Macropinna Microstoma: Fish with a Transparent Head

Posted on March 3, 2009  Comments (3)

That is a pretty awesome fish. The eyes were believed to be fixed in place and seemed to provide only a “tunnel-vision” view of whatever was directly above the fish’s head. A new paper by Bruce Robison and Kim Reisenbichler shows that these unusual eyes can rotate within a transparent shield that covers the fish’s head. This allows the barreleye to peer up at potential prey or focus forward to see what it is eating.

Deep-sea fish have adapted to their pitch-black environment in a variety of amazing ways. Several species of deep-water fishes in the family Opisthoproctidae are called “barreleyes” because their eyes are tubular in shape. Barreleyes typically live near the depth where sunlight from the surface fades to complete blackness. They use their ultra-sensitive tubular eyes to search for the faint silhouettes of prey overhead.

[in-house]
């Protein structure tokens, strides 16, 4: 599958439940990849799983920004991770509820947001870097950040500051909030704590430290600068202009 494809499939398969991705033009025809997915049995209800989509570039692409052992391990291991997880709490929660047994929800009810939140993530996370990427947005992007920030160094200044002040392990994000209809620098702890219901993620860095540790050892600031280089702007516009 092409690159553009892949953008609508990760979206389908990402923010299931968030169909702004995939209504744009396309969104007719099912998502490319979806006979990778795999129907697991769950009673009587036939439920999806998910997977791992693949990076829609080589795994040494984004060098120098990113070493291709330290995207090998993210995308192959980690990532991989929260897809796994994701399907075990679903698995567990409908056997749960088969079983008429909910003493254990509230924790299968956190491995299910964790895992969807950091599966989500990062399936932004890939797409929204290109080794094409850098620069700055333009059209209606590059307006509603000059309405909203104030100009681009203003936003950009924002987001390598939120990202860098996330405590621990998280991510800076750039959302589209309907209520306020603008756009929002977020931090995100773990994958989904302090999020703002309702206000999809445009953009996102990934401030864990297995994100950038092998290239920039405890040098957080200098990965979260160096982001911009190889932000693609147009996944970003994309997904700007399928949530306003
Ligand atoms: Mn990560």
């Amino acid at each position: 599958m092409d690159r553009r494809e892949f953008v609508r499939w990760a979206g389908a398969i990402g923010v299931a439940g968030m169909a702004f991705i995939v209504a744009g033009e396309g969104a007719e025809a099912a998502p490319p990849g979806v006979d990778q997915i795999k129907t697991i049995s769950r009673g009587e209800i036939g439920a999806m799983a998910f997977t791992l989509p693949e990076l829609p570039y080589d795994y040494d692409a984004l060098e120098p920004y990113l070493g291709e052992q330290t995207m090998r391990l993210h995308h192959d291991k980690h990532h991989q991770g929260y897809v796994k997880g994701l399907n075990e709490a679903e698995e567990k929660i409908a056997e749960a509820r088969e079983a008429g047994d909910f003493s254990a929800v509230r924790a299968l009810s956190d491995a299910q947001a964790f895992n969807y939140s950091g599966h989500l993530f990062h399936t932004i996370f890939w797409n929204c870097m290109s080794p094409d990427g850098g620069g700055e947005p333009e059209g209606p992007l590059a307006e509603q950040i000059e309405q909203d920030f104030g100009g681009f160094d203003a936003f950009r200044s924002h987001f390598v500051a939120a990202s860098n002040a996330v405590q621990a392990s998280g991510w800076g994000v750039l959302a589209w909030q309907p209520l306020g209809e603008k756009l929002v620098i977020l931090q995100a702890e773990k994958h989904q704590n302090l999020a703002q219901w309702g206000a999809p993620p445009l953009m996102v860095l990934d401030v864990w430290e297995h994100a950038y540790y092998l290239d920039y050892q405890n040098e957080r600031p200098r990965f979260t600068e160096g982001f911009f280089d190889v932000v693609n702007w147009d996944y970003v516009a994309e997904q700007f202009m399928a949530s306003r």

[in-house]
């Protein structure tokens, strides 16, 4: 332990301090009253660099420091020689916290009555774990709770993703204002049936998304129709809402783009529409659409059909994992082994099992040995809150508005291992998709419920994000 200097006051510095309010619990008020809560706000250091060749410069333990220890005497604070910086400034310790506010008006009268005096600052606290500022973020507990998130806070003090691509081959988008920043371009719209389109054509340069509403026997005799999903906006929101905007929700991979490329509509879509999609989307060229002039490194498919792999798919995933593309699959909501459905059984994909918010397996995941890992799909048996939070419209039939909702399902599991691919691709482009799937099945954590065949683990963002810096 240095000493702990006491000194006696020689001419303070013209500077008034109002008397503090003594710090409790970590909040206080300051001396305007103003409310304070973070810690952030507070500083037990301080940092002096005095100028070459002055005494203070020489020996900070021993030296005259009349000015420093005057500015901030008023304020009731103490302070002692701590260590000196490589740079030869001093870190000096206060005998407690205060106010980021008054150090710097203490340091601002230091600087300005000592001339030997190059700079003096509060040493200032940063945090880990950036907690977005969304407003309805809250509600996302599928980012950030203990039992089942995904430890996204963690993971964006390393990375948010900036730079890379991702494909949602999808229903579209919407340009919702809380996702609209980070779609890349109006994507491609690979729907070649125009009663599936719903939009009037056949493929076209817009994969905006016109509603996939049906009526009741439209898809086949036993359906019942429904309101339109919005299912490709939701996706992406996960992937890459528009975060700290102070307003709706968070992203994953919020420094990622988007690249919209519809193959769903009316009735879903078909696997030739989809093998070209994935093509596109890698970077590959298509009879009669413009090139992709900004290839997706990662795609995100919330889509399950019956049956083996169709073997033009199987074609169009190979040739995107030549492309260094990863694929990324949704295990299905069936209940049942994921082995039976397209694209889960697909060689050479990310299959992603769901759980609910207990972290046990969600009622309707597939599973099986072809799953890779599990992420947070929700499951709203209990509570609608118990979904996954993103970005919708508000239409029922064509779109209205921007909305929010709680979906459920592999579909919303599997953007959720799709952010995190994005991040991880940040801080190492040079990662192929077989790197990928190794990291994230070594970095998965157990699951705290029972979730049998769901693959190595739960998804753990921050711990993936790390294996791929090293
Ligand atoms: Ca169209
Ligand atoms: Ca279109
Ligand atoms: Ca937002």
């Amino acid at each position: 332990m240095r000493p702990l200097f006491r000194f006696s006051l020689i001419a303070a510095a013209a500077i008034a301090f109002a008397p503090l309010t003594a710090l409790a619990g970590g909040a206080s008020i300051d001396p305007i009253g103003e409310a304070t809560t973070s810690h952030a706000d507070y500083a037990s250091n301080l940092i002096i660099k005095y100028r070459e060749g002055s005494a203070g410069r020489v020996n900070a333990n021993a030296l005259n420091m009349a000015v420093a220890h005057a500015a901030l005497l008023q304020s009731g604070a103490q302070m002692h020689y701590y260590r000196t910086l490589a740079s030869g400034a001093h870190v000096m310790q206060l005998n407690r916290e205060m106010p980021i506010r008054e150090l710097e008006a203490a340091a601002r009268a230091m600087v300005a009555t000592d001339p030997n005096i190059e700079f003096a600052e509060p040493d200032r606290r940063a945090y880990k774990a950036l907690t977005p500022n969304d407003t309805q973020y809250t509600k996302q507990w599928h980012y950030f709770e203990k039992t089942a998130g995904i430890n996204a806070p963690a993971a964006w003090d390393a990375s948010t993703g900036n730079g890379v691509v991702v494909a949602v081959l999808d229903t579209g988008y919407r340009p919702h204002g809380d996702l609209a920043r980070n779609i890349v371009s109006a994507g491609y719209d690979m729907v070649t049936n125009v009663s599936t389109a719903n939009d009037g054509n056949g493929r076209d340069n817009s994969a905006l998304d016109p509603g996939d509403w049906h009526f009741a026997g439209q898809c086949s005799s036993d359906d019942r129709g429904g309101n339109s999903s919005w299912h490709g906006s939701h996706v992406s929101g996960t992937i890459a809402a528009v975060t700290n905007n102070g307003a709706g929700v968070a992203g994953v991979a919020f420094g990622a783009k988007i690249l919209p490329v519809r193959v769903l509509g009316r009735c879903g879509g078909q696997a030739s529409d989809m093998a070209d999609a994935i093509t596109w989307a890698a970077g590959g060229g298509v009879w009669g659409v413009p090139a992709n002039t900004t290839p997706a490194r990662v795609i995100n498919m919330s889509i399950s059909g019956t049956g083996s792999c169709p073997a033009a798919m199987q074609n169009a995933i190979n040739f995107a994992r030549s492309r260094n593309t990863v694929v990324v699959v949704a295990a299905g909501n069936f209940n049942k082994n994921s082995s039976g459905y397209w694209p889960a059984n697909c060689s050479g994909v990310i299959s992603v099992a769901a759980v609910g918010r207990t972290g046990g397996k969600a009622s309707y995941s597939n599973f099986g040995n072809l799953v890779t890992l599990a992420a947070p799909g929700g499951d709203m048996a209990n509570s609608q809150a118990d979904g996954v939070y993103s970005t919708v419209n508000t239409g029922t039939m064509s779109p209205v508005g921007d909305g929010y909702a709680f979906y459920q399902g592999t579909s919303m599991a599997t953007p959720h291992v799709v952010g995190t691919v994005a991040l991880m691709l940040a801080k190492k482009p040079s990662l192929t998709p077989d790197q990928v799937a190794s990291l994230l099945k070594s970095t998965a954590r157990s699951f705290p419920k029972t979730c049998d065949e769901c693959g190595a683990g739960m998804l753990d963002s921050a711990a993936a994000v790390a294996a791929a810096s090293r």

Full press release

Related: Ocean LifeFemale Sharks Can Reproduce AloneOctopus Juggling Fellow Aquarium OccupantsAmazing Science: Retroviruses

3 Responses to “Macropinna Microstoma: Fish with a Transparent Head”

  1. Char
    March 3rd, 2009 @ 4:05 pm

    What an ugly looking fish. It’s amazing how it’s adapted to live in the deep like that. There are some truly amazing animals on this planet.

  2. Anonymous
    March 7th, 2009 @ 2:20 pm

    This shows once again how creative and diverse the universe is, just in our own backyard. It never ceases to amaze me and unlike the previous commenter I find this fish very beautiful. Reminds me of this story of transparent, eyeless critters recently discovered in some deep cave environment (I believe in Israel).

  3. Fun Webcast from WWF: Astonish Me » Curious Cat Science and Engineering Blog
    September 5th, 2011 @ 9:54 am

    Made in celebration of the World Wildlife Fund”˜s 50th anniversary…

Leave a Reply